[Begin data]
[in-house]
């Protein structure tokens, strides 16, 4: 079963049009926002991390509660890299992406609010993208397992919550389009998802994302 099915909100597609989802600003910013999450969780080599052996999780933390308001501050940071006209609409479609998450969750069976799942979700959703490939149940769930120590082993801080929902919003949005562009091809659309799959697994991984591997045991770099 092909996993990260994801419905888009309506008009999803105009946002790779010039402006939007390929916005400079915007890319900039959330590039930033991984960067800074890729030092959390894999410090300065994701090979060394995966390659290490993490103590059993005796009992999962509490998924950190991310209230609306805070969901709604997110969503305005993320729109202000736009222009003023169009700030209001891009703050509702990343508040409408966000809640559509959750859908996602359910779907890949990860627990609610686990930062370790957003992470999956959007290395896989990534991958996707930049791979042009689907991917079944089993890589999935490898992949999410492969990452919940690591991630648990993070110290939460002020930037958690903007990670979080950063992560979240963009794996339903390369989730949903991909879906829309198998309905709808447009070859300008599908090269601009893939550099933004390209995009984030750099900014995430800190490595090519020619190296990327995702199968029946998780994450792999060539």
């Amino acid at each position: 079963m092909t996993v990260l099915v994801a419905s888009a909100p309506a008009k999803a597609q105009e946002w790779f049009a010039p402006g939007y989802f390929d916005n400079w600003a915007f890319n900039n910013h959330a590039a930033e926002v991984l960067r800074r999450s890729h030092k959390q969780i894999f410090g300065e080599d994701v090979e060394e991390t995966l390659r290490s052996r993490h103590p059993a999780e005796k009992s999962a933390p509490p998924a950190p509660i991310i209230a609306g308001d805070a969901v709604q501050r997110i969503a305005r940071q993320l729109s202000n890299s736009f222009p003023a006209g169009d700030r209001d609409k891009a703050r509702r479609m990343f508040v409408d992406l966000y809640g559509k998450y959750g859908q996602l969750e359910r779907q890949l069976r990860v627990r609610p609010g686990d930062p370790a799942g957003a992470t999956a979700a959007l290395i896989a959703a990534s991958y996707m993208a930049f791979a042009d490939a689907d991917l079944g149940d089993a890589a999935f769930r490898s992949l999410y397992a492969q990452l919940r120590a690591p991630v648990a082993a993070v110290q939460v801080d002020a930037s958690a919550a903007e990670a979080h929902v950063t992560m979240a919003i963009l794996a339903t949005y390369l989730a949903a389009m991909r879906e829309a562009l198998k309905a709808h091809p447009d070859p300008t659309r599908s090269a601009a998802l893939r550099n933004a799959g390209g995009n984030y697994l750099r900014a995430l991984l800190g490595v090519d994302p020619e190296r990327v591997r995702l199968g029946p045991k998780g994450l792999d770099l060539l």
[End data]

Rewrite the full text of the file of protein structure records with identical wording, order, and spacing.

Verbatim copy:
[in-house]
């Protein structure tokens, strides 16, 4: 079963049009926002991390509660890299992406609010993208397992919550389009998802994302 099915909100597609989802600003910013999450969780080599052996999780933390308001501050940071006209609409479609998450969750069976799942979700959703490939149940769930120590082993801080929902919003949005562009091809659309799959697994991984591997045991770099 092909996993990260994801419905888009309506008009999803105009946002790779010039402006939007390929916005400079915007890319900039959330590039930033991984960067800074890729030092959390894999410090300065994701090979060394995966390659290490993490103590059993005796009992999962509490998924950190991310209230609306805070969901709604997110969503305005993320729109202000736009222009003023169009700030209001891009703050509702990343508040409408966000809640559509959750859908996602359910779907890949990860627990609610686990930062370790957003992470999956959007290395896989990534991958996707930049791979042009689907991917079944089993890589999935490898992949999410492969990452919940690591991630648990993070110290939460002020930037958690903007990670979080950063992560979240963009794996339903390369989730949903991909879906829309198998309905709808447009070859300008599908090269601009893939550099933004390209995009984030750099900014995430800190490595090519020619190296990327995702199968029946998780994450792999060539």
């Amino acid at each position: 079963m092909t996993v990260l099915v994801a419905s888009a909100p309506a008009k999803a597609q105009e946002w790779f049009a010039p402006g939007y989802f390929d916005n400079w600003a915007f890319n900039n910013h959330a590039a930033e926002v991984l960067r800074r999450s890729h030092k959390q969780i894999f410090g300065e080599d994701v090979e060394e991390t995966l390659r290490s052996r993490h103590p059993a999780e005796k009992s999962a933390p509490p998924a950190p509660i991310i209230a609306g308001d805070a969901v709604q501050r997110i969503a305005r940071q993320l729109s202000n890299s736009f222009p003023a006209g169009d700030r209001d609409k891009a703050r509702r479609m990343f508040v409408d992406l966000y809640g559509k998450y959750g859908q996602l969750e359910r779907q890949l069976r990860v627990r609610p609010g686990d930062p370790a799942g957003a992470t999956a979700a959007l290395i896989a959703a990534s991958y996707m993208a930049f791979a042009d490939a689907d991917l079944g149940d089993a890589a999935f769930r490898s992949l999410y397992a492969q990452l919940r120590a690591p991630v648990a082993a993070v110290q939460v801080d002020a930037s958690a919550a903007e990670a979080h929902v950063t992560m979240a919003i963009l794996a339903t949005y390369l989730a949903a389009m991909r879906e829309a562009l198998k309905a709808h091809p447009d070859p300008t659309r599908s090269a601009a998802l893939r550099n933004a799959g390209g995009n984030y697994l750099r900014a995430l991984l800190g490595v090519d994302p020619e190296r990327v591997r995702l199968g029946p045991k998780g994450l792999d770099l060539l």